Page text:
(via the Venture Bros. Blog)
Posts Tagged 'DIY'
Tags: DIY, Halloween Costumes
Tags: Angry Birds, costuming, DIY, Halloween Costumes, how-to, Tutorial
I’ve seen a few licensed Angry Birds costumes online this year, and while they’re cute, they’re bulky, difficult to move in, and expensive considering that you’re paying for, essentially, a giant foam sack with arm- and head-holes and an angry bird (or evil piggy) face on it.
Last year, two of my friends made their own Angry Birds costumes, and they were adorable, warm, easy to move in, and very inexpensive. Here’s what Gena said about how they made their costumes:
“The masks were a base of sunglasses from Goodwill (50c each) and craft foam ($1-2). We just glued the foam onto the sunglasses, leaving the pupils open over the lenses so we could see. The eyes of the bird and the pig we just drew and then layered the foam to make the face. The only fiddly bit was getting the angle of the beak right, but in the end it worked perfectly just gluing it to the underside of the nose groove.
From there we did a green shirt for Steve ($4 at JoAnn) and a hoodie from Goodwill for me with felt “wings.” I just split the side seams on the sleeves and inserted the felt wings, then stitched it back up. $5 total for the hoodie and felt. Then we added a few styrofoam eggs from Michael’s ($3) for the Evil Piggy. So around $15 for the pair of outfits. Can’t beat that!”
Here’s a picture of their costumes (photo by Eric):
Tags: costuming, DIY, halloween, lady gaga
According to my blog stats, a lot of people want to make Lady Gaga costumes, and a lot of you are finding your way here because I made my disco bra and talked about making my Gaga costume. I haven’t blogged in nearly a month, and it’s October, which makes this post a little Halloweeny, I guess.
Okay. Before I get down to the specifics for Gaga, here are some basic tips applicable to any costuming project:
1. Set a budget. Costuming is my hobby, and therefore, I spend a significant amount of money on my costumes. But not everyone wants to spend a lot of money on a Halloween costume that they’ll only wear once, even though most adult Halloween costumes that I’ve seen cost around $30-$50. But anyways. Set a budget and stick to it. I know people who have found amazing costume pieces at Goodwill. And raid your own closet–you might find something that you can use. (For example, I’m going to be Abby from NCIS for Halloween, and I already had a t-shirt, boots, and all the accessories. I just had to buy a lab coat and a skirt.)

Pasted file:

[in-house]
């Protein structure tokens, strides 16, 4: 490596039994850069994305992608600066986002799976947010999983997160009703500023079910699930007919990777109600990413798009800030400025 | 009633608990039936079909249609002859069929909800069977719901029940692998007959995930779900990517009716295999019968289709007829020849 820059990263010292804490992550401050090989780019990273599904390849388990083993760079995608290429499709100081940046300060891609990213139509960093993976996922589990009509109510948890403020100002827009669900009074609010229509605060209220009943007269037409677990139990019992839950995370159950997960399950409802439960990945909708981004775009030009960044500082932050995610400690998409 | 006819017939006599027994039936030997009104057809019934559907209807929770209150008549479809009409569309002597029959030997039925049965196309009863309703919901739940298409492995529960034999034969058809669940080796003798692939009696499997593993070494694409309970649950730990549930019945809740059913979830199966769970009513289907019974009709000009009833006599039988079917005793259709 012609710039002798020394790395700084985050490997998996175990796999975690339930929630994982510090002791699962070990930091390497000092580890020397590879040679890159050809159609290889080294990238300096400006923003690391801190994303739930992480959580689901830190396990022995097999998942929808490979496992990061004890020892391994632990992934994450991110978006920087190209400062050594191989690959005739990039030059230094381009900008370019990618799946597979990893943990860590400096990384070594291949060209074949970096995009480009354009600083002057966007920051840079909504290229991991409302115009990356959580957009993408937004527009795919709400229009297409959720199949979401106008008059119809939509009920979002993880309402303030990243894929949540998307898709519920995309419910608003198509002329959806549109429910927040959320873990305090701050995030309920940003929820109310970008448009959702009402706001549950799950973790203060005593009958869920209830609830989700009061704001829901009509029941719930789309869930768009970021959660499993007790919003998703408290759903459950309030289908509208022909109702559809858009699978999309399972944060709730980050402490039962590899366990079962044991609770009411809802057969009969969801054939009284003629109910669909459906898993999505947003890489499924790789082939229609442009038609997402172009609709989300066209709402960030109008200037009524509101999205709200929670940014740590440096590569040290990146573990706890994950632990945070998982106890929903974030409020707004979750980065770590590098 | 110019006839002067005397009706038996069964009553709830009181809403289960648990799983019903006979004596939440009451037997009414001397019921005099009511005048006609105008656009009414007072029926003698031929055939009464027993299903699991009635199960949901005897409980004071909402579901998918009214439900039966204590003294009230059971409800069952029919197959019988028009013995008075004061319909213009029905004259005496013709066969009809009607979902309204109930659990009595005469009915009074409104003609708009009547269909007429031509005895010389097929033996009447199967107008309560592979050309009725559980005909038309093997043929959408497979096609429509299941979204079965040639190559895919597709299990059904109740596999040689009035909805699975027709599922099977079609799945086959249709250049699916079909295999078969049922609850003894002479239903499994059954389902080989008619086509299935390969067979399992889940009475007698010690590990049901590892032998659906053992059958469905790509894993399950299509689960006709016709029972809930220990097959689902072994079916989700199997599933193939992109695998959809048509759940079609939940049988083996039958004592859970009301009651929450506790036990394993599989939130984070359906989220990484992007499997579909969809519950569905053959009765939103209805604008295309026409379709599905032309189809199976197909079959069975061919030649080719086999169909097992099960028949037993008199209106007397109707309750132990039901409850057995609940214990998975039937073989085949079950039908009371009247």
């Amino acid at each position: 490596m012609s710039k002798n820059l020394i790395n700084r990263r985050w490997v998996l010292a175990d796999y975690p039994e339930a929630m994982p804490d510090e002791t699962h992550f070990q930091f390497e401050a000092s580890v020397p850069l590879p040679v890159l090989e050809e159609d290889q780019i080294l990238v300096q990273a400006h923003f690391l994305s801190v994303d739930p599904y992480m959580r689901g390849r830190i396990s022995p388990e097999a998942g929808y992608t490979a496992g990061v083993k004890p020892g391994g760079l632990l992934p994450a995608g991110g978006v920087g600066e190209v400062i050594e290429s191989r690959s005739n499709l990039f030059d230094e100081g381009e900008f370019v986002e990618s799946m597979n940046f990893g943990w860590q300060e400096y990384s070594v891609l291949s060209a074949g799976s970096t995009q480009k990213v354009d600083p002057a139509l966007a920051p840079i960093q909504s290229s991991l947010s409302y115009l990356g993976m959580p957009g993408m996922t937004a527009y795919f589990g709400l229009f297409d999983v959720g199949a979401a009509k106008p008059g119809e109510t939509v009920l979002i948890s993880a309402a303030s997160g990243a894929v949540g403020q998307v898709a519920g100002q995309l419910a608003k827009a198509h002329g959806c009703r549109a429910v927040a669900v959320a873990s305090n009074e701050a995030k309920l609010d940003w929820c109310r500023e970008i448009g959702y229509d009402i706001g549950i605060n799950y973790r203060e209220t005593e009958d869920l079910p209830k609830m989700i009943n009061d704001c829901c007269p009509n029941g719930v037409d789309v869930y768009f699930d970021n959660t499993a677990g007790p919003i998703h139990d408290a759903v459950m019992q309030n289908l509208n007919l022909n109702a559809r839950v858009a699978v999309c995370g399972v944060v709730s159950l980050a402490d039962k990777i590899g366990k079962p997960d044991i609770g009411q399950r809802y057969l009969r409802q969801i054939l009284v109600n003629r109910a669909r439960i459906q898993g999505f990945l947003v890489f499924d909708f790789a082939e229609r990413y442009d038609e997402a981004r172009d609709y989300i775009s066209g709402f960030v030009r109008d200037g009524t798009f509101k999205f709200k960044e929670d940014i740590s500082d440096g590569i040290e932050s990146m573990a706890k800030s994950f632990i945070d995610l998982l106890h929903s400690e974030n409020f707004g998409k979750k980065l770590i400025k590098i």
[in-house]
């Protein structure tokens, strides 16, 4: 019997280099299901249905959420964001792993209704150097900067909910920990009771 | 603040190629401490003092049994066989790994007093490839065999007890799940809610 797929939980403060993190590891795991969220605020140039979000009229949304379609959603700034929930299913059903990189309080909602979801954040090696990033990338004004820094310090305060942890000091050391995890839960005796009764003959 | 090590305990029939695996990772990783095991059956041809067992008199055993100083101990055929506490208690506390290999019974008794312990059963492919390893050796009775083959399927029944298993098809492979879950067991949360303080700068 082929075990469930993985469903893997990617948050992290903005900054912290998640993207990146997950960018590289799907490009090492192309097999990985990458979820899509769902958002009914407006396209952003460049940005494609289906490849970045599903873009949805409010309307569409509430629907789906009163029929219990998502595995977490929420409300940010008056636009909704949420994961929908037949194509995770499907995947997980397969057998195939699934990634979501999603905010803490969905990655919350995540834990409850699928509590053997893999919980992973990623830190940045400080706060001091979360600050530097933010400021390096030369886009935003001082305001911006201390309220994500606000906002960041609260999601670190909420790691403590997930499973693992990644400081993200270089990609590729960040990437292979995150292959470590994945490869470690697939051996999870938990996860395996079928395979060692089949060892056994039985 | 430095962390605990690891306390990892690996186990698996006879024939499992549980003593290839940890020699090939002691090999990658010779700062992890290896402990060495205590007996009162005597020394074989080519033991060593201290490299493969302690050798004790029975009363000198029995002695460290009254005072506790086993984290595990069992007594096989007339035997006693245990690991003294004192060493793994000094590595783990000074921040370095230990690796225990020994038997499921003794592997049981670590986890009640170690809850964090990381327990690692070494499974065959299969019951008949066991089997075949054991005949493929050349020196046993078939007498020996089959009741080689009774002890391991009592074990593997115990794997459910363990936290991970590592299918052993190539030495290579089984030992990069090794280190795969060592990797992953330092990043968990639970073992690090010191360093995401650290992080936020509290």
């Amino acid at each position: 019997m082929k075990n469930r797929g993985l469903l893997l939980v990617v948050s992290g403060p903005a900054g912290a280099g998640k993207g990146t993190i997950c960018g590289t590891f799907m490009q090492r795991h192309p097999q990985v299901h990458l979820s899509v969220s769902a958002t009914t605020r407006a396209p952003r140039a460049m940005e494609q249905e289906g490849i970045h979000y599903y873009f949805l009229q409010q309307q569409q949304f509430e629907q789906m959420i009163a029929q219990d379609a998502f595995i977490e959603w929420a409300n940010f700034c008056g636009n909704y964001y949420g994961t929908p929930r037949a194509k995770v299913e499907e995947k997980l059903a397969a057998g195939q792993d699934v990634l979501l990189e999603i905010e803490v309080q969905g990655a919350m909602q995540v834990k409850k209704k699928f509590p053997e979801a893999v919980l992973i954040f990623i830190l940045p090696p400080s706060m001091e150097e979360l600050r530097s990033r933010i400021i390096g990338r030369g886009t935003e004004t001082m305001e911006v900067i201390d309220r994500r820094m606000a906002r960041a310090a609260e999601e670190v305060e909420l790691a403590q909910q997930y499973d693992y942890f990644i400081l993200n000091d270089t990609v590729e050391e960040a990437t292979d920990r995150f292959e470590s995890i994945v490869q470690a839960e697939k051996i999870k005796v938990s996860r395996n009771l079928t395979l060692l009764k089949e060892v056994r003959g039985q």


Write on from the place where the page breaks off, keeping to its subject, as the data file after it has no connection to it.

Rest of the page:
2. Do some research. Looking for screencaps and pictures of your costume from multiple angles will help you plan it out. Once you have some pictures, break your costume down into pieces. It’ll create a road map to help with construction and make the entire process less intimidating. Looking for tutorials or forums where you can ask questions is also helpful—others may have had some spectacular mishaps that you can learn from, and general how-tos can help you save time (and money!)
3. Make a plan. Do you want your costume to be totally accurate? Do you want to put your own spin on a costume or do an “inspired by”/femme/male version of a particular look? Write or sketch it out. I have a sketch book that I use to make lists and draw stuff out. (I’ve been meaning to print out screencaps and glue them in so that I can make notes directly onto an image, but I haven’t done that yet.)
Okay, onto Gaga.